A .NET Component for DMH Communication


Hume Integration has created a .NET component for integrating Microsoft Windows .NET Framework applications into a distributed system using the Distributed Message Hub (DMH) message system.   The component provides high-level methods for sending and receiving binary or text messages, with either send-and-reply synchronous-style interactions, or higher performance asynchronous-style interactions.  Separate threads are used to implement buffered sending, and well as asynchronous receiving, so there is not a need for the application to support an event loop, or a need to integrate the library code into an event loop.  The .NET component features a fully CLS (Common Language Specification) compliant API and can be used from any of the Microsoft .NET programming languages, including C#, C++, Visual Basic, and Java.

Message exchanges are typically directed to application servers such as the Hume Integration Datahub, or the dmh_SQLsrv persistent database interface.  The DMH message system is remarkably easy to use with these DMH Tcl processes because the messages are typically SQL, Tcl, or XML text that is directly interpreted by the receiver.   To extend this ease of use to the .NET client, functions are provided to parse Tcl list text strings,  or to create Tcl list text strings from string elements.  The library can also be used to exchange binary messages which can be useful for equipment controller and device integration.
 

Choosing  the Right DMH Client Software

Hume Integration also has DMH message system client software available for other programming platforms.  Here are some remarks to help with choosing the best implementation for your requirements.

The .NET component is the software of choice for integrating new Windows applications being developed using the .NET Framework with other software processes.  If you are considering the .NET Framework for new automation applications, you should be aware that the .NET software base trades performance for runtime stability and safety.  It is not a real-time platform with deterministic performance, particularly in view of the automatic garbage collection.  On the other hand, the IDE is among the best available, and the span of runtime library functionality is truly impressive.  Its a good fit for non-realtime applications such as User Interfaces.

The POSIX C library is similar to the .NET component in that it is designed for multi-threaded applications.  The big advantage of the POSIX C library is that the same high performance API is offered on Windows and Unix/POSIX platforms.  So if you value portability, and/or the best performance, or need to integrate workstations into your system, the POSIX library is indicated.  The POSIX C library has the disadvantage that memory management is manual and somewhat tedious - the user needs to call the function dmh_free() to recover memory that is passed into the application.

The Java Package has great portability, and also supports multi-threaded applications.  The Java package can provide the integration glue needed to connect web-based GUI's to an automation system.  Java is also a good choice for deploying portable server logic with automatic memory management and better runtime safety.  Be careful with counting on Java for more sophisticated GUI's.  Our experience has been that Java GUI classes have been quirky with focus, activation, and repainting events.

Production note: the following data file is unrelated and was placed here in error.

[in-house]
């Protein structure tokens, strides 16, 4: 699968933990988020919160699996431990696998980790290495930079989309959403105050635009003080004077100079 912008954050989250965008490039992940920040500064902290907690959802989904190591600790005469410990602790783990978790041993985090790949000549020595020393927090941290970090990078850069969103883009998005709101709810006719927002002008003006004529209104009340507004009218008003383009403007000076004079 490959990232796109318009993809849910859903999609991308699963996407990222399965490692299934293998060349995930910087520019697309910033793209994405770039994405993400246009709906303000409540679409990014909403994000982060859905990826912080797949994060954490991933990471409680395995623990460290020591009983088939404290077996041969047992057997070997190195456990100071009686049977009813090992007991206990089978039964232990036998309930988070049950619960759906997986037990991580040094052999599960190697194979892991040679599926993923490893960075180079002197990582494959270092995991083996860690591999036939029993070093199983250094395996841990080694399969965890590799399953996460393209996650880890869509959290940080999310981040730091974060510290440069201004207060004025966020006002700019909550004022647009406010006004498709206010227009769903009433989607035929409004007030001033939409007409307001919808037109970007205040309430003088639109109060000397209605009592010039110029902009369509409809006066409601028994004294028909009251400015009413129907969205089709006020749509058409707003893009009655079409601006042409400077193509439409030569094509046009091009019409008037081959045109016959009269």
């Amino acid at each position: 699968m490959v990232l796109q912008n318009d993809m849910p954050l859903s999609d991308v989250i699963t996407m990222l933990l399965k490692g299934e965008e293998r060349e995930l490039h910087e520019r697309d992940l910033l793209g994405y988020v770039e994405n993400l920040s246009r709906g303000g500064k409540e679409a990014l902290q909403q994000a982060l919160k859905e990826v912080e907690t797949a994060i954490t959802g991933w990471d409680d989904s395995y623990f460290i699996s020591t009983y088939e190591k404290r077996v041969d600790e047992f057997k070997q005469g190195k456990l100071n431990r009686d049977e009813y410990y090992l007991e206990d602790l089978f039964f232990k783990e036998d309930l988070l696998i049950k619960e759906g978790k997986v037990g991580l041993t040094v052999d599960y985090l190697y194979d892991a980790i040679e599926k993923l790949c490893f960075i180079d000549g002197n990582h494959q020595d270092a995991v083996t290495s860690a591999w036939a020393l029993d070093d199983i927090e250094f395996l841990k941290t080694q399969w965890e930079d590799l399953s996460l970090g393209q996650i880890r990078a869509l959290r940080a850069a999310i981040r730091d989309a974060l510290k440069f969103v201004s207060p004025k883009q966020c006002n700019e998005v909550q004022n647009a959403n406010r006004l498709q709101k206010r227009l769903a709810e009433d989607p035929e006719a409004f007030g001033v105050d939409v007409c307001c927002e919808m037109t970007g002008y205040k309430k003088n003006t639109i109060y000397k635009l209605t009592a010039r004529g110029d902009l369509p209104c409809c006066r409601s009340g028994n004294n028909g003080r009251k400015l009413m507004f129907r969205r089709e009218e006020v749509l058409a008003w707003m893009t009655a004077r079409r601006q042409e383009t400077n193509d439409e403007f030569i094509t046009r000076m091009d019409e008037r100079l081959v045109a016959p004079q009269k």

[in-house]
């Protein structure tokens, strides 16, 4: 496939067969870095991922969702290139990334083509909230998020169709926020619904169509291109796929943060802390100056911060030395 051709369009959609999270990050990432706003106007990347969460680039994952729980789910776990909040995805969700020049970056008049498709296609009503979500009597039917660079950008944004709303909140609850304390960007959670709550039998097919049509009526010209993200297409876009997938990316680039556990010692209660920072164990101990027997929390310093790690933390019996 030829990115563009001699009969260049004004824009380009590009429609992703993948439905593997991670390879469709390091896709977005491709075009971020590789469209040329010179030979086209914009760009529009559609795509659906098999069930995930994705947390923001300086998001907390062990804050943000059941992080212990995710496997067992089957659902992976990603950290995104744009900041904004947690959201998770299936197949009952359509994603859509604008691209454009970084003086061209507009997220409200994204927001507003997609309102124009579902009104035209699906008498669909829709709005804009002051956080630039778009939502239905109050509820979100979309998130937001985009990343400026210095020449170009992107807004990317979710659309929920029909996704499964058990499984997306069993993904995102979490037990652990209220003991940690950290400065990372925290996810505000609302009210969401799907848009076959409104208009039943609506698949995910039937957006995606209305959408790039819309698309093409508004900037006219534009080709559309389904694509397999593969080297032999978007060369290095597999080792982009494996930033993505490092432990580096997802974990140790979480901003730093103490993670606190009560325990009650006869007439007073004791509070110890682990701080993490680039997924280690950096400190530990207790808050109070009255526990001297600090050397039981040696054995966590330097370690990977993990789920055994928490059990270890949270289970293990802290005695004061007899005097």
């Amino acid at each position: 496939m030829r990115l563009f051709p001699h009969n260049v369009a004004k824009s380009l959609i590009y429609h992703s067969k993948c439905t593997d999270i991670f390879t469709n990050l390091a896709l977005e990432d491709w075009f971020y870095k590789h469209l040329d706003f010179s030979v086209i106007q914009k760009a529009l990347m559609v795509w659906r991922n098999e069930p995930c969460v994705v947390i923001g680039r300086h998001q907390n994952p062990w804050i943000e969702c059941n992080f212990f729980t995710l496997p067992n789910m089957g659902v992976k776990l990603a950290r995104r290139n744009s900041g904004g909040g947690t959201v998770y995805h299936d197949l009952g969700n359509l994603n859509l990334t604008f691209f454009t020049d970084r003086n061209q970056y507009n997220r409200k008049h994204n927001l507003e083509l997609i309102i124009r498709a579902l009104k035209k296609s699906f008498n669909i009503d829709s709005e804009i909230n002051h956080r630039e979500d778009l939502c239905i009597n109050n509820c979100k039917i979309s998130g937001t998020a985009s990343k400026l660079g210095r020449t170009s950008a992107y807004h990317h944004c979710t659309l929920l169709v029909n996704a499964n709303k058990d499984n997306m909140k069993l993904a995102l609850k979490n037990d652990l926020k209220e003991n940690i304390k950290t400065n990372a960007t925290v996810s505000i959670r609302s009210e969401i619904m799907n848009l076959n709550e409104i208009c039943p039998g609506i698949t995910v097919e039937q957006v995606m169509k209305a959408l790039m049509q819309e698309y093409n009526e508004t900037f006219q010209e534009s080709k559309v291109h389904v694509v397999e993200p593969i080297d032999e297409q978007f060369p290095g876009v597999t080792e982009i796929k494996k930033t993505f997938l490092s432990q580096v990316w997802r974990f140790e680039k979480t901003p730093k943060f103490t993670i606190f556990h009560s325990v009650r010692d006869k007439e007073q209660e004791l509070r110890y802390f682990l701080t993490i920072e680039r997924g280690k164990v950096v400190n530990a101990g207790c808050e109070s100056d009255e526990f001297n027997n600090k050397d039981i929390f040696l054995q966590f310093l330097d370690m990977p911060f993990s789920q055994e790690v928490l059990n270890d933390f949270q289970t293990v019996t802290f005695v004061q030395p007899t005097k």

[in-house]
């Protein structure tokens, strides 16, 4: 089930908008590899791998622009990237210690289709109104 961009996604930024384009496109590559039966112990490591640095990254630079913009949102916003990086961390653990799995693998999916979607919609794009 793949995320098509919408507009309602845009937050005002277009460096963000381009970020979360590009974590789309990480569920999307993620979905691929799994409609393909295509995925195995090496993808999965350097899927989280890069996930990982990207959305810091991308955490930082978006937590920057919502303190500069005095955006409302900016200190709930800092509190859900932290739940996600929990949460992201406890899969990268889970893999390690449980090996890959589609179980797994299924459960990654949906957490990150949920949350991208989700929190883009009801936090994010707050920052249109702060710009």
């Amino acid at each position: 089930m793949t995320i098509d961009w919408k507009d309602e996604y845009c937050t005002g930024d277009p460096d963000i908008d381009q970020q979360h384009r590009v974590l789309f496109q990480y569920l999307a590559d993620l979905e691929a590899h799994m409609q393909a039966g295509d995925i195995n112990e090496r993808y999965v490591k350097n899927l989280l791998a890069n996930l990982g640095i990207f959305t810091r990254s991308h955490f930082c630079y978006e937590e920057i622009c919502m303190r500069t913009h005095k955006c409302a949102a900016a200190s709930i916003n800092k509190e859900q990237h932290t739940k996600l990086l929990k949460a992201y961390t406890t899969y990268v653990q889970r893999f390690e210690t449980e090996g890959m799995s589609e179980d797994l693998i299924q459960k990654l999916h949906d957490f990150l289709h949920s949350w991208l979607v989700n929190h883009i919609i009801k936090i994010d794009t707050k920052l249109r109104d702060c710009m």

The Visual C++ class library is for Windows only, and is designed for single threaded use from the main event-dispatching thread of a Visual C++ application.  It integrates well with the IntelliSense capabilities of the Microsoft Visual Studio IDE.  Because of its single threaded design, the library is able to perform memory management without explicit coding by the user.  The Visual C++ library is the best choice for quickly integrating an existing Visual C++ application into a distributed DMH system.

The Visual Basic Active-X control is the software of choice for existing VB applications, and other platforms such as Delphi and LabView that are able to utilize Active-X controls.  The Active-X control features transparent conversion of UTF-8 and Unicode International capable character set encodings.  It also fully integrates with the IntelliSense method and parameter prompting of the IDE tools.

Don't forget Tcl/Tk - the ability to integrate with DMH messaging is built into the Tcl command set of the dmh_wish shell, so this can be your easiest and fastest deployment choice.  Tcl has excellent portability, and the GUI features (Tk) are unique in being of excellent quality and portable.  The Hume Datahub toolset includes popular third party extensions for object oriented programming with classes and inheritance, and also extensions for composite widgets such as tabbed notebooks.

Feature Summary


User Guide


The .NET component is provided as the following files:

The files for the .NET 1.1 version are distributed in a .zip archive named  DMHdotnet.zip.  If you received the DMH software on CDROM, this archive is in the subdirectory LAN_IMAGE.  The files for the 2.0 .NET version are distributed in the archive named DMHdotnet20.zip.